May 12, 2016
In July 2015, Replay Destinations (Bahamas) bought the Paradise Island property now known as One Ocean for $9 million "cash". That price allowed for what Replay Director of Marketing and Sales Greg Ulmer called "excessive upgrades". These include German doors, Italian tiles, an entirely rebuilt elevator system and local wood on the exterior, among other details. Ulmer said the goal is to create a legacy for Replay in The Bahamas with this property, which marks the Canadian developer's entry into The Bahamas.
Ulmer told Guardian Business he is reluctant to say how much the company is spending on the refurbishment - "It changes every day," he said. He added that he expects total sales revenue coming into the building to be about $100 million.
He also expects to have units ready to show in the first week of June 2016, and spoke to the property's likely function as a "calling card" for Replay.
"I think this project will always be an iconic project for Replay. It's our first entry into The Bahamas, and The Bahamas has such appeal to everybody that I think that this will be one that we'll always talk about that we've done, whatever we do... It'll always be one that we feature as an iconic project for Replay," Ulmer said.
The road on Paradise Island leading to One Ocean is lined on one side by properties that have seen better days, and one or two - like One Ocean - that are under development. On the other side of the street are ultralux properties like One and Only Ocean Club. Ulmer stressed a number of times that Replay couldn't build the One Ocean building from scratch in 2016, but purchasing it for what was a good price was a boon. Given the opportunity to purchase at a lower price, Replay was able to increase its spend on the upgrades as noted, and also, since the company bought the building for cash, that meant there was no ticking clock forcing decisions. As a result, Ulmer said, the company went through four design companies before being satisfied and settling on the design it deemed ideal for its desired clientele.
Ulmer said the presales have been surprising. When Replay bought the building, there were as many as 10 units that were mostly complete; according to Ulmer, the decision was to finish those units and "release them very quietly to the market".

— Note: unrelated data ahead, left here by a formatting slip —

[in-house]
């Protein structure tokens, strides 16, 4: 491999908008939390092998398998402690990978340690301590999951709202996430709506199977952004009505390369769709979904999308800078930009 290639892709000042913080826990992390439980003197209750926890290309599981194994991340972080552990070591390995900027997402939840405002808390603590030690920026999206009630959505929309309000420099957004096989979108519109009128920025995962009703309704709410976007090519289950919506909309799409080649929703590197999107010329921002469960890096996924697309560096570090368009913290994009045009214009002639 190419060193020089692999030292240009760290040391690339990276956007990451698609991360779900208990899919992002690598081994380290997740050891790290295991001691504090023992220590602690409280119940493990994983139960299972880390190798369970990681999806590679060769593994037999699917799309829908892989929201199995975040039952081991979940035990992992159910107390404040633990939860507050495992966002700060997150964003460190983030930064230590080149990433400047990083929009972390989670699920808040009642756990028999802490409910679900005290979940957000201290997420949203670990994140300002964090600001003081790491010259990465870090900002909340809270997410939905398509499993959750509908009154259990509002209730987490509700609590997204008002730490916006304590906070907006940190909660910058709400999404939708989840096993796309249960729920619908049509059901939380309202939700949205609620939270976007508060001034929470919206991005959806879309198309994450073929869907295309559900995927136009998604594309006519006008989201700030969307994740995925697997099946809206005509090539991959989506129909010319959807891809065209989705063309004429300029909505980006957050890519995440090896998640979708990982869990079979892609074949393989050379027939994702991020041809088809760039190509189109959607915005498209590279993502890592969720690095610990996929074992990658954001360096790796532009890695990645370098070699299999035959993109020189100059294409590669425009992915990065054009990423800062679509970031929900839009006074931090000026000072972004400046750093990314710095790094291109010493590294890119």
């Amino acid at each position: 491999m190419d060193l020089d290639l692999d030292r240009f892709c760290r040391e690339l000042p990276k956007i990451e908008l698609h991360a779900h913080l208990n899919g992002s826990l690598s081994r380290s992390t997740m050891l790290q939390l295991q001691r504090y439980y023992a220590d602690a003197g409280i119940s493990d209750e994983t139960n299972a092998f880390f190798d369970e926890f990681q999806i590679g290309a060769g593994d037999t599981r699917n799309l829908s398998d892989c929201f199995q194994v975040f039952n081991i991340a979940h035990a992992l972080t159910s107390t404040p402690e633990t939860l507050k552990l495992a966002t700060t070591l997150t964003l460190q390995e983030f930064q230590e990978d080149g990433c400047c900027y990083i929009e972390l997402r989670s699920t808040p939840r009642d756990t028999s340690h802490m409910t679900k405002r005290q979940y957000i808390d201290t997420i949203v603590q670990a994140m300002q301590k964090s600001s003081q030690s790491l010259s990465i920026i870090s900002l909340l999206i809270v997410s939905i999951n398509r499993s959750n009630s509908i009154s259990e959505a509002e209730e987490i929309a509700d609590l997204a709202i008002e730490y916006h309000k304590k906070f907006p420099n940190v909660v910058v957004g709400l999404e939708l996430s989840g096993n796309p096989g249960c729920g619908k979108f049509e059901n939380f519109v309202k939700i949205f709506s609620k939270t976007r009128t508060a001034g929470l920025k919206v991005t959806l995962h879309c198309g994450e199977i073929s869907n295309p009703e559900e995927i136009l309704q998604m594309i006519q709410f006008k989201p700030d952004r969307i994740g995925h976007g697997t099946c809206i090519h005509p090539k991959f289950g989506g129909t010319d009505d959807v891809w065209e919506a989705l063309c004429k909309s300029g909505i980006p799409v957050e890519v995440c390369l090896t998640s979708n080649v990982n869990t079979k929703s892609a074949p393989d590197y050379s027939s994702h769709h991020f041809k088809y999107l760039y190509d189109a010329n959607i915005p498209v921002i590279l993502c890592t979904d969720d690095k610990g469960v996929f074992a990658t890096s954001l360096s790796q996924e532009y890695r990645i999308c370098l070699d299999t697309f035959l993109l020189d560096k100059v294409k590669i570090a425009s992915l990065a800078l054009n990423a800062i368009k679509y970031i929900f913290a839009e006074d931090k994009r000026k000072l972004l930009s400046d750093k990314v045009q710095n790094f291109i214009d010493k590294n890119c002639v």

"We've sold all but two of those units... We've had 10 to 12 sales already, and we didn't intend to have any until the construction was done. It was never our intent. And we started talking to local brokers and embracing the local brokerage community because there was such a pent-up demand for real estate on Paradise Island, and it's been very encouraging," Ulmer said.
He explained that, in June 2016, models of all three available styles will be complete, the common area improvements will be done, and Replay will then market the remaining units aggressively.
"If I had a lot of completed inventory done, I would have sold it. It's a good problem to have."
He said the high-end nature of the prospective clientele is unlikely to limit One Ocean's market.
"We're not trying to bring 400 units to the market. I've got 52, I've sold a dozen of them, so I really have 40-something units to sell. I feel confident we'll sell those within the next 12 to 18 months.
Ulmer said the drive for One Ocean was to get it right.
"This was Replay's first entry into The Bahamas. We established our company and want to be in The Bahamas for long term, because we do believe that there is a significant market... I mean, look at the airlift that is coming into Nassau, the international clientele coming in.
"We bought this building because it was such a great property. It just needed a little bit of love," he said.
Ulmer disclosed that Replay had been "really, really close" to buying a couple of other sites in The Bahamas, and still is looking and entertaining many other projects.
"This was a no-brainer to us, because if you could go in and transform it from what it was to what it's going to be, it's going to become an iconic building, instead of an eyesore on Paradise Island. And with everything happening and the amount of people coming here, it was an opportunity we couldn't pass up," he said.
K. Quincy Parker, Guardian Staff Reporter
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